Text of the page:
Hieronymus Bosch, The Gardens of Earthly Delights (Front Panels)
3. Dante and Virgil in Hell, William Adolphe Bouguereau
A weirdly interesting painting from the darker side of the Romantic period. French artist, William Adolphe Bouguereau took inspiration from a page of Dante’s Inferno, with a lovely setting- the eighth circle of hell conveniently set aside for falsifiers and counterfeiters. Sounds pleasant enough. That is until you see the smirking bat-demon creature flying above or the strange pile of bodies in the background or the two humans tearing each other to shreds.
Dante and Virgil in Hell is oil on canvas and currently hangs in the Musée d'Orsay, in Paris. It was painted in 1850 by William-Adolph Bouguereau. It is a one-off, the artist never returned to this theme; maybe the intensity of the scene brought hell too close for comfort! The picture shows us Dante, accompanied by Virgil, wandering through the eighth circle of hell, the sector reserved for counterfeiters and falsifiers. They stop to witness an infernal combat, an unending fight to the death. The horror of the action is forceful: we see one combatant savagely biting the neck of the other while brutally kneeing his back. The desperation and the agony is strongly evident in the tense, straining muscles and the determined, combative faces. Yet, there is beauty here: the perfect, muscular bodies are depicted in harmonious lines which suggest a bold, supple strength. There is nothing static about the positions of the bodies, the scene is a fleeting moment of the combat - we fully perceive the movement and the fury of the fight. This horrific fight is between two damned souls, both condemned to eternal combat. The hellish circle they inhabit is the eighth circle, reserved for those who cheat, falsify and counterfeit in order to immorally or illegally improve their lot at the expense of others. The biting fighter, Gianni Schicchi, is a usurper who fraudulently adopted a dead man's identity in order to obtain an inheritance. He was duly sent to hell. The other fighter is an alchemist and heretic called Cappocchio. In an age when heresy and alchemy were deadly sins, hell was the inevitable final destination.
The plot of the picture The Sin is thematically related to the “Banquet of Chestnuts”. This name was given to a scandalous dinner, allegedly held in the Papal Palace by the former Cardinal Cesare Borgia, the son of Pope Alexander VI on October 30, 1501. The banquet report was preserved in the Latin diary of the Protonotarius the Apostle and the ceremonies of Master Johann Burchard (it is called Liber Notarum), but its accuracy is disputed.
According to the chronicler, a banquet was given at Cesare’s apartments in the Palazzo Apostolico. Fifty prostitutes or courtesans were present to entertain the guests of the banquet. Burchard describes this scene in his diary: “On the evening of the last day of October 1501, Cesare Borgia arranged a feast at his chambers in the Vatican with“ fifty honest prostitutes, ”called courtesans, who danced in the afternoon with servants and other people present, first in their clothes and then naked. After dinner, candelabra with burning candles were removed from the tables and laid on the floor, and around were scattered chestnuts, which the naked courtesans picked up, crawling on all fours between the candelabra, while Papa, Cesare and his sister Lucretia watched. enes prizes for those who could perform the act often with courtesans. The winners were awarded with tunics of silk, shoes and other things. “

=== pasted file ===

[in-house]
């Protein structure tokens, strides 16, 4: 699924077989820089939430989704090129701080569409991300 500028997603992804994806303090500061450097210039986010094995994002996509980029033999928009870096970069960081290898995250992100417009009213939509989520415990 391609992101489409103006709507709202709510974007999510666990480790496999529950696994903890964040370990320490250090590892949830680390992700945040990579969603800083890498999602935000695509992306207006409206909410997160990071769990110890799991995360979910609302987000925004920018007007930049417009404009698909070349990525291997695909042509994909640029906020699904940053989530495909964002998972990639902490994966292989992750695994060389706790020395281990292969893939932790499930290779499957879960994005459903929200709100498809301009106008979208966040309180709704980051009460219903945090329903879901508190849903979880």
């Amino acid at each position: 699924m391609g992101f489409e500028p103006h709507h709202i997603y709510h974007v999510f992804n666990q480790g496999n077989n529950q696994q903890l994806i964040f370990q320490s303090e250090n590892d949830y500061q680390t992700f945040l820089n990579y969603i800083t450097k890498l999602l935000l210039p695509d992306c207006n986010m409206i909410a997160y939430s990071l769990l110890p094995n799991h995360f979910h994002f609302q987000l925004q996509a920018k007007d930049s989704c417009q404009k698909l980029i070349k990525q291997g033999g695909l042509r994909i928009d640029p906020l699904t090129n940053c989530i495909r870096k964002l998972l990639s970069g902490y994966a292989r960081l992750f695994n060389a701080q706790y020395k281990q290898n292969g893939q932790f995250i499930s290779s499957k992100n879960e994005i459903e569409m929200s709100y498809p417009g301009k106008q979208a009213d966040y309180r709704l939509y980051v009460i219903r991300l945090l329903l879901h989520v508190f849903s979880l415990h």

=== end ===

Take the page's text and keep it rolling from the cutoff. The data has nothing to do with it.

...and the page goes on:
However, modern scholars cast doubt on the veracity of the story of the “Chestnut Banquet”. Its internal implausibility is noted, as well as the fact that it is mentioned only in Burchard’s memoirs. The painting presented today caused a scandal. The artist got it from critics and from ordinary people, not to mention the church, which accused Heinrich Lossow of all mortal sins.
Gods and goddesses are the epitome of beauty and are portrayed as such, even in their most unflattering moments. until Francisco Goya decided otherwise! He broke from tradition with this rendition of Saturn. Before we dive into that, let’s take a look at the story behind this strange painting. According to the myth, the titan, Saturn, had been told via prophecy that one of his sons would usurp him and take his power, Naturally, Saturn wasn’t fond of that idea. He liked his power and wanted to keep it. So, Saturn ate one of his sons. Good parenting move, right? What Saturn didn’t know is that his wife, Rei, had hidden her youngest son, Zeus. In the end, Zeus ended up conquering the titans. At the time Goya painted this, he was contemplating the influences of power on humanity and likely painted this mural, and others, on the walls of his home, the Quinta del Sordo. Ironically, this one was painted on the dining room walls. Here, Goya has created a strikingly dark image that reflects the influence of what is essentially, the ego, on our own behavior, here shown as daddy’s snack time. As if to suggest that power also affects our appearance, he has depicted Saturn as a goblin-like creature, something most would consider sub-human. Saturn does not appear strong or god-like at all; while he appears tall, his limbs seem rather fragile and mangled. His frantic gaze and frazzled appearance reflect his desperation to hold onto his remaining shreds of dignity juxtaposed with the very inhumane action of eating your own offspring.